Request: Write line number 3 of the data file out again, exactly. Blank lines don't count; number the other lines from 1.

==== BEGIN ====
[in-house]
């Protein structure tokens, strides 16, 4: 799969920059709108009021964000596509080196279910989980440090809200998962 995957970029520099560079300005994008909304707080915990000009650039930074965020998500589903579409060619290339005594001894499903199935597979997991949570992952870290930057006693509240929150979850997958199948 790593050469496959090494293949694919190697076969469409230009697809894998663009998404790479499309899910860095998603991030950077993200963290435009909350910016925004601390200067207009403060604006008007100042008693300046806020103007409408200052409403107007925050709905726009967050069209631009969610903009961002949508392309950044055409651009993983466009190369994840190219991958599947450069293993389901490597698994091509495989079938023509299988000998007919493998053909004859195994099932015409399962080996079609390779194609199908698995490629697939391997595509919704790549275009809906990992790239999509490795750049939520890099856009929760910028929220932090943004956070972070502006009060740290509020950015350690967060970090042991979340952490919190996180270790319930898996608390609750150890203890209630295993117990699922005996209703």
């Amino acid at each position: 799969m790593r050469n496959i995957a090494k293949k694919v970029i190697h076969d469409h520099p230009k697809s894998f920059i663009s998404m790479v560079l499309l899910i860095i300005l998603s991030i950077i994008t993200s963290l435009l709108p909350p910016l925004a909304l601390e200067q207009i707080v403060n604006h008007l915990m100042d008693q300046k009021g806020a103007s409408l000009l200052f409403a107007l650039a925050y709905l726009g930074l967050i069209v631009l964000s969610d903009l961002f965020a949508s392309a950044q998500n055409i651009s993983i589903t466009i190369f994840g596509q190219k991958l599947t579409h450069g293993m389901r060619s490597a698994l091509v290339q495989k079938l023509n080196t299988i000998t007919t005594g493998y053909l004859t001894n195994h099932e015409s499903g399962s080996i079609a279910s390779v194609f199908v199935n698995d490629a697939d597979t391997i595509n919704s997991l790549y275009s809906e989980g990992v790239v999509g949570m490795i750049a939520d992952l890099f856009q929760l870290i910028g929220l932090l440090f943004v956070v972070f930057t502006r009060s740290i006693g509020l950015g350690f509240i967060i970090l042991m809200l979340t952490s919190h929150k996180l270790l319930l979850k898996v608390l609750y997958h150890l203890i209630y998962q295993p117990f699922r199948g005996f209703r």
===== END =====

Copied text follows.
């Amino acid at each position: 799969m790593r050469n496959i995957a090494k293949k694919v970029i190697h076969d469409h520099p230009k697809s894998f920059i663009s998404m790479v560079l499309l899910i860095i300005l998603s991030i950077i994008t993200s963290l435009l709108p909350p910016l925004a909304l601390e200067q207009i707080v403060n604006h008007l915990m100042d008693q300046k009021g806020a103007s409408l000009l200052f409403a107007l650039a925050y709905l726009g930074l967050i069209v631009l964000s969610d903009l961002f965020a949508s392309a950044q998500n055409i651009s993983i589903t466009i190369f994840g596509q190219k991958l599947t579409h450069g293993m389901r060619s490597a698994l091509v290339q495989k079938l023509n080196t299988i000998t007919t005594g493998y053909l004859t001894n195994h099932e015409s499903g399962s080996i079609a279910s390779v194609f199908v199935n698995d490629a697939d597979t391997i595509n919704s997991l790549y275009s809906e989980g990992v790239v999509g949570m490795i750049a939520d992952l890099f856009q929760l870290i910028g929220l932090l440090f943004v956070v972070f930057t502006r009060s740290i006693g509020l950015g350690f509240i967060i970090l042991m809200l979340t952490s919190h929150k996180l270790l319930l979850k898996v608390l609750y997958h150890l203890i209630y998962q295993p117990f699922r199948g005996f209703r």